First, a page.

Flash memory suffers from various types of noise including program/erase cycling, retention, and read disturb. Such noises may cause an HLDPC decode failure, triggering SLDPC and the associated performance penalty. The SHIELD error recovery policy includes a suite of techniques designed to identify transient noise sources, and to prevent additional failures within the same page, block or area of the chip.
SLDPC decoding using digital signal processing (DSP) techniques achieves better error correction than HLDPC decoding, but it triggers two types of latency associated with collection of additional channel information and decoding. To minimize the overall performance impact of error correction, SHIELD technology implements a multi-level retry schema that applies progressively stronger decoding methods. Multi-processor parallelism is utilized to further reduce latency.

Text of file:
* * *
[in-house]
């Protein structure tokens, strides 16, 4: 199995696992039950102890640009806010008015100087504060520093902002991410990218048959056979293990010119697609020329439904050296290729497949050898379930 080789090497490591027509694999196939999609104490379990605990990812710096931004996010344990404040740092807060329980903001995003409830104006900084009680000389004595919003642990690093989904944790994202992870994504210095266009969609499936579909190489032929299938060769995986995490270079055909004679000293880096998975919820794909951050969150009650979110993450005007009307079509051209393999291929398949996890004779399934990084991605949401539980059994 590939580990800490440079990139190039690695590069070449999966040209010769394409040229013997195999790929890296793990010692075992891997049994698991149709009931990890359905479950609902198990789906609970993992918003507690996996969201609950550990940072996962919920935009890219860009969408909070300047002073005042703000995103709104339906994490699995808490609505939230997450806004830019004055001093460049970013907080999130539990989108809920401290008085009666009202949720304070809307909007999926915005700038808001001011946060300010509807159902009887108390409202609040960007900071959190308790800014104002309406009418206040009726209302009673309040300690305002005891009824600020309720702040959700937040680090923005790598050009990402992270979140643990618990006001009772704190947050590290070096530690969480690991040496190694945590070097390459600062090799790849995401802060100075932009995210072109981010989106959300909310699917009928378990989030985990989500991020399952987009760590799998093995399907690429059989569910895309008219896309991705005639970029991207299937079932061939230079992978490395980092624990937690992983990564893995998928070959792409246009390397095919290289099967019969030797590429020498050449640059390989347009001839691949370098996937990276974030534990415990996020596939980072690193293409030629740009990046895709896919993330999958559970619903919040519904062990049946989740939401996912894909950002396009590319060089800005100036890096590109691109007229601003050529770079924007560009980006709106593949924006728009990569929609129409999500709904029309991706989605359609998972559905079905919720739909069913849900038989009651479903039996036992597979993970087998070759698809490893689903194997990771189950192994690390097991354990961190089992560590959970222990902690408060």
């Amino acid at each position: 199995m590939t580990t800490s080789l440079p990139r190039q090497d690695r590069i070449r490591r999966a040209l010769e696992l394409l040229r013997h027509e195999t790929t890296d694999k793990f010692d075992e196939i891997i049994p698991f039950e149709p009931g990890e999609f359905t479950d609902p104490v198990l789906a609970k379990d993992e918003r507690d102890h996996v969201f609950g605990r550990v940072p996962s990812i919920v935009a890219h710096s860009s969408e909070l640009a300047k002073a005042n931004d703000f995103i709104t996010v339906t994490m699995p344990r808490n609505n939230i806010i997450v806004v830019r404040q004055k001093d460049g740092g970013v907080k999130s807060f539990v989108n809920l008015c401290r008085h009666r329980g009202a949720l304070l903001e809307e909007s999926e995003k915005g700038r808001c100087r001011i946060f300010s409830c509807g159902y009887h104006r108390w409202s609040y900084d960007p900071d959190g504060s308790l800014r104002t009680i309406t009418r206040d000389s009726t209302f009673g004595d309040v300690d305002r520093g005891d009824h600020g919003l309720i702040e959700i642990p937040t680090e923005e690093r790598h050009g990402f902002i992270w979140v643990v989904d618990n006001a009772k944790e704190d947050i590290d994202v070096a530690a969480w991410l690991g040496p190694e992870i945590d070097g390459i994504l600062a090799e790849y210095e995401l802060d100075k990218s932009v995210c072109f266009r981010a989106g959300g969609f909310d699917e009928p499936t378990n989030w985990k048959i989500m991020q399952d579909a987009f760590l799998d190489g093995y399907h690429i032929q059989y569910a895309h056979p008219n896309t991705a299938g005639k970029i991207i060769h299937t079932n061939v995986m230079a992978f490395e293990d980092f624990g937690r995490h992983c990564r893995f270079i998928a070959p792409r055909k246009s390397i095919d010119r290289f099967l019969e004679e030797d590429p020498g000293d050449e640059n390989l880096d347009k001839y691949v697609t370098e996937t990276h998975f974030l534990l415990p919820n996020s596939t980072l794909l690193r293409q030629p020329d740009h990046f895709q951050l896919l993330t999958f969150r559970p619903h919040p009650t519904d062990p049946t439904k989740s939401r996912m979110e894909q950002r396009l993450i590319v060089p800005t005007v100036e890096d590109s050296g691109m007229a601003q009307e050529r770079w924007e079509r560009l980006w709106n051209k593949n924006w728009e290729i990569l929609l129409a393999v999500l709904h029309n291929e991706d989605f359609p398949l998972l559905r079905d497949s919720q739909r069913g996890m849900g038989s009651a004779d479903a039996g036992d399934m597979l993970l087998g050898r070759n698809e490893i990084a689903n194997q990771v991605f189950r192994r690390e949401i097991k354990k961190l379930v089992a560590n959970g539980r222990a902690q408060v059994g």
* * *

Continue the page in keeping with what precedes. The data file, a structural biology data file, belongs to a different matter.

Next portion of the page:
The Seagate's flash controller engineering team has a long history of advancing the state-of-the-art in error correction. This experience and engineering expertise is leveraged in the SHIELD error correction technology for SandForce flash controllers. SHIELD technology will be available with Seagate SandForce SF3700 family flash controllers.
RAISE technology provides additional measures of protection against data loss beyond what ECC can do. The combination of Seagate SHIELD error correction and Seagate RAISE data protection provides an uncorrectable bit error rate (UBER) of 10^29, nearly one quadrillion times better than other controllers. Together, these technologies allow manufacturers to build enterprise-grade solid state drives with consumer-grade flash memory.